I got to watch Dan Tabor go from reviewing the occasional movie to hosting huge film screenings that got covered by the local press. He went from writing reviews of DVDs to filming his own short movies, entering them in film festivals.
I saw Nicole Kline go from a video game reviewer on our site and others, to winning massive awards as a tabletop game designer and publisher. Her amazing card game, RESISTOR_, utterly destroyed her Kickstarter’s funding goal, and she’s been traveling the country showcasing her work. Keep an eye out for her, world.
Chris Cummins went from the occasional blog post, to being the editor of Philebrity, co-hosting Philadelphia’s branch of Science on tap, and writing for major outlets like Den of Geek. Maanvi Singh, who wrote for us for a short time, is now a rockstar at NPR. Chris Urie went from writing on Geekadelphia to freelancing for gaming sites like Arcade Sushi for quite a while. I watch these writers float through my social media feeds, and my heart is always full.
That Ford Fiesta Movement, Mural & Adventure
The year 2010 was an interesting year for Geekadelphia. In addition to that awesome anniversary bash, there was this, The Fiesta Movement. When a representative from Ford emailed me to ask if we might be interested in it, I laughed, because I don’t drive. But there was this guy Mikey I’d been hanging with a lot lately, and he really liked cars. And Tim liked cars. So…
Mikey and Tim took on the Fiesta Movement with Ford, were given free cars, and went on some insane adventures. They designed a car. They shot a commercial that was shown in a movie theater. They were given computers and swag. They had a MURAL PAINTED IN PHILLY.
This isn’t just the story of Mikey’s first post on the blog. It’s practically an origin story for our friendship. Thanks for bringing us closer together, Ford. You had no idea what you were doing.
Philadelphia’s Foursquare Badge
Remember Foursquare? Sure you do. A lot of us used it back when it was popular, before it split off into a bunch of different things. I’m not sure what it even does now.
Back in 2012, Foursquare held a contest to create a badge for your city. If you could get a ton of people involved, you could win it. It could happen. And Allie Il decided she was going to take this project on, and the results were incredible.
She rallied the Internet, wrestled with people who complained about it online (Foursquare had some BIZARRE rules), and eventually helped win Philadelphia an official Foursquare check-in badge. We didn’t “win” the contest, despite having a HUGE portion of those votes. But they asked her to curate a list for a Phanatic badge. And I don’t think she ever got the credit she deserved for all this. So here I am. Allie. You were awesome.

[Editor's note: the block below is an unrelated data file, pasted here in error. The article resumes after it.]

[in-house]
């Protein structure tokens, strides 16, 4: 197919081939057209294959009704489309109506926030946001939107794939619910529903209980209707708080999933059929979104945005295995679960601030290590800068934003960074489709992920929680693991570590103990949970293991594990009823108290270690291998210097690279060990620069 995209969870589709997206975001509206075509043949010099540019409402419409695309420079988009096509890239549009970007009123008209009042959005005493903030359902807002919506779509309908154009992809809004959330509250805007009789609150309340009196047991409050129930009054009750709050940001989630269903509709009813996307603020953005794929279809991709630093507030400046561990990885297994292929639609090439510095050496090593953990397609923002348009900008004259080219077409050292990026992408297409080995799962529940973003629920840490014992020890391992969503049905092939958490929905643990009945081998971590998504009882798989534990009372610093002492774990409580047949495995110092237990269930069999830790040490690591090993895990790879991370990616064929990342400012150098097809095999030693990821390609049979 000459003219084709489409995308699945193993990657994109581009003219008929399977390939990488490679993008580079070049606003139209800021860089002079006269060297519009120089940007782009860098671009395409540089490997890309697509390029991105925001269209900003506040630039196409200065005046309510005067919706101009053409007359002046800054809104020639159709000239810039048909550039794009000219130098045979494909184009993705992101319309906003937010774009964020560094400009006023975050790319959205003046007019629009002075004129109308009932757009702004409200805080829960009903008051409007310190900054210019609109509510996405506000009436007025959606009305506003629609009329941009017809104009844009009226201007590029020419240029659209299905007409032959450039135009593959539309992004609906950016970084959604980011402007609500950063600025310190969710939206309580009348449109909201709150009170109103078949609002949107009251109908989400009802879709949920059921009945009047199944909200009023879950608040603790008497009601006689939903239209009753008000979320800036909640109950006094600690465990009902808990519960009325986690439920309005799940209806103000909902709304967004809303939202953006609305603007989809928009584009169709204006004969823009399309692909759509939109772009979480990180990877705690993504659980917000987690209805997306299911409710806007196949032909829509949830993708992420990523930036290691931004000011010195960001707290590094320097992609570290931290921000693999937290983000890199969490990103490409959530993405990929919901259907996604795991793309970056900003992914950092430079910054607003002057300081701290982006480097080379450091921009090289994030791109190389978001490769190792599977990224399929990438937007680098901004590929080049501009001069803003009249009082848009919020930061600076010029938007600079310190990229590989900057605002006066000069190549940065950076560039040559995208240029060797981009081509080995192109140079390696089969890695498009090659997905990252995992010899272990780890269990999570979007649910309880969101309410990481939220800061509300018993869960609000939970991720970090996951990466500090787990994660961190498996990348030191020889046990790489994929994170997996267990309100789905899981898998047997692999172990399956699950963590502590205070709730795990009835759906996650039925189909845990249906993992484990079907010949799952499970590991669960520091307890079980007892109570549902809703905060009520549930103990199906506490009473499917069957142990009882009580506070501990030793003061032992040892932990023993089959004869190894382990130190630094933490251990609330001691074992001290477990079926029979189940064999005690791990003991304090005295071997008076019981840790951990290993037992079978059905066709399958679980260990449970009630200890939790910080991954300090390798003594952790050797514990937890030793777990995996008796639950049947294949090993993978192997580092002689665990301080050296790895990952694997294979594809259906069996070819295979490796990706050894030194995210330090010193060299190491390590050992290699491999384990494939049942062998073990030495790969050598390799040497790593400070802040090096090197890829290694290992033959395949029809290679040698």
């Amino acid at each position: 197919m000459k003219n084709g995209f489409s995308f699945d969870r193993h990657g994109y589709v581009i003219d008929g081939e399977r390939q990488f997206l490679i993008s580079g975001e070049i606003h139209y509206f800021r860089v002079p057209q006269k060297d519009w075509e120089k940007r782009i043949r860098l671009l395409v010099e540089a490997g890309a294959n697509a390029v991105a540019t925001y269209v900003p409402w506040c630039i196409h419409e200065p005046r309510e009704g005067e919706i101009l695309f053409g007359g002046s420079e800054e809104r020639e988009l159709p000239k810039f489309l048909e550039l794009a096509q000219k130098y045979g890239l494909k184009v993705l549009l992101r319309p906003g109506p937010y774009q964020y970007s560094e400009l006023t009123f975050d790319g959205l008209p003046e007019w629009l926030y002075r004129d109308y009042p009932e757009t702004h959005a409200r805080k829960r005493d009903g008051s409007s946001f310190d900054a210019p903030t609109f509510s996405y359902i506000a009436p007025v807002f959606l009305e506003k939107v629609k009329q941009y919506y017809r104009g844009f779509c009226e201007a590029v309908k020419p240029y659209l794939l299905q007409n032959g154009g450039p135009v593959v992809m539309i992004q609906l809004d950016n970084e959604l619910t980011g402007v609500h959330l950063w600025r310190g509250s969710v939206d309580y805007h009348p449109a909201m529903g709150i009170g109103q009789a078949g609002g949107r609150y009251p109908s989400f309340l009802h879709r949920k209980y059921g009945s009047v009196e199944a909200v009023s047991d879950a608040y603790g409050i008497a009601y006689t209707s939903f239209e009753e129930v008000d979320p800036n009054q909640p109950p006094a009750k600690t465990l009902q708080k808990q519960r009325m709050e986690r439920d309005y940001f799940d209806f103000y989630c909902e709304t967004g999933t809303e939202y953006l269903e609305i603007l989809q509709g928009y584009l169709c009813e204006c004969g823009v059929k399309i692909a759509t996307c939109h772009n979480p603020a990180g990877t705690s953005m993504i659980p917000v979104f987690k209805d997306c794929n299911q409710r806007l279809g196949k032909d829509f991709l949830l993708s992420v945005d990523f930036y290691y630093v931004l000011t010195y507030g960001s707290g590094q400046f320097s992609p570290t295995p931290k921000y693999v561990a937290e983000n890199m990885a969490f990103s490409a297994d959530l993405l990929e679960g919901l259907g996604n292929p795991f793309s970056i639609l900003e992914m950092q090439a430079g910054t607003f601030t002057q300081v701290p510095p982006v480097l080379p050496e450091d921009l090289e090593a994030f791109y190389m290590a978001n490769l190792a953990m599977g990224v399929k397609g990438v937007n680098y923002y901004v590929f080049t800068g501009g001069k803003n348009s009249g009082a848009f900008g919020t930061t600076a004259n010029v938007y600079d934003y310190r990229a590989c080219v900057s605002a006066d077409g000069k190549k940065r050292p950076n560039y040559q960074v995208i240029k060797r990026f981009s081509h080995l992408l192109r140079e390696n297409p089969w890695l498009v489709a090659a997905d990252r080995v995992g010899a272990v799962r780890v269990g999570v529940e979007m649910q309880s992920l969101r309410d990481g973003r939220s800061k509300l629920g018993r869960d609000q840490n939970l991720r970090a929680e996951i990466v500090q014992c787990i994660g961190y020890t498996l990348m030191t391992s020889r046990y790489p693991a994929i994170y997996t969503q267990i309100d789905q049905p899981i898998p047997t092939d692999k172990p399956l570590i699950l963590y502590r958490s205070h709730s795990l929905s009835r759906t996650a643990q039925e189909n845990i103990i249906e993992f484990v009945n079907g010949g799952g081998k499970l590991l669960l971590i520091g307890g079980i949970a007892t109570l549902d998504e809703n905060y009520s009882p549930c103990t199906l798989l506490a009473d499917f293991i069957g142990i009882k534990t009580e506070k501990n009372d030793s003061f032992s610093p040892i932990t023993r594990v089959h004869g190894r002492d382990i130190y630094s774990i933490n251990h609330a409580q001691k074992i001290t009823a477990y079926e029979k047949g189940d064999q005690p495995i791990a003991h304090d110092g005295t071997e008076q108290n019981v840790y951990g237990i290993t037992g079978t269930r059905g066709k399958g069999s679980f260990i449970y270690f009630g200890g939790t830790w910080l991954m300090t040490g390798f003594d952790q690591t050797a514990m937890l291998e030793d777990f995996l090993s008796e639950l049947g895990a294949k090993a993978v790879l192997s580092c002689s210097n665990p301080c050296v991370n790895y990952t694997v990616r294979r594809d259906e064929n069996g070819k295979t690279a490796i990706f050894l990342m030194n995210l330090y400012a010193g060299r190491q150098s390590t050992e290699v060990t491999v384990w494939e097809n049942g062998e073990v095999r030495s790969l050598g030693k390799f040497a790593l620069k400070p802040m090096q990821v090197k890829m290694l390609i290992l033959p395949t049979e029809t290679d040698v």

I was so proud of her. Who knew that years later, I’d read at her wedding. That her husband would be my groomsman. That I couldn’t imagine a day without talking to the two of them.
The Philadelphia Geek Awards
When I think about the Philly Geek Awards and the past five years we’ve run it, I’m always stunned. The initial idea was to have it in a local bar, and somehow it spiraled out of control into a black tie event at a museum, that sold out and got covered everywhere from NPR to the covers of local newspapers.
But the accomplishment of the awards isn’t in the event. The fancy outfits, the glimmering trophies, the moving speeches, the owls passed around at the museum… I’ve loved all that. All the glitz and glamour. But what the Philly Geek Awards let me do, was shine a spotlight on a community that needed it.
The Philly Geek Awards helped us get press from outlets that might have missed out on the people we were highlighting. Major news outlets, local newspapers, huge mainstream blogs… they were suddenly talking about our local comic book scene, our creative artists, the people who don’t get thrown on a stage and given a trophy.
For me, it was never about the party. It was about the people. Making them feel special and wanted. I hope we did that.
6,200 blog posts. 7,390 comments. 15,000 followers on Twitter. 5.9 million website visits. Those numbers are lovely. I’m proud of them, sure. But the one thing you can’t track with analytics, are the friends I’ve made here because of this website.
Because I’ve never counted you. I’ve never been interested in analytics or community tracking or any of that buzzword nonsense. Over the years, I’ve counted on you. You’re more than numbers. More than followers. More than the little icon I plucked off of Twitter and Facebook.
Maybe we met because of the Philly Geek Awards. Or an event. Or because of Twitter. Or maybe because Mikey introduced you to me at some point, because he does that a lot. I made this collage looking at our mutual friends, and there are so many more of you. But you know who you are.
Whatever the case, thank you.
It’s been an awesome nine years, Philadelphia. I look forward to visiting.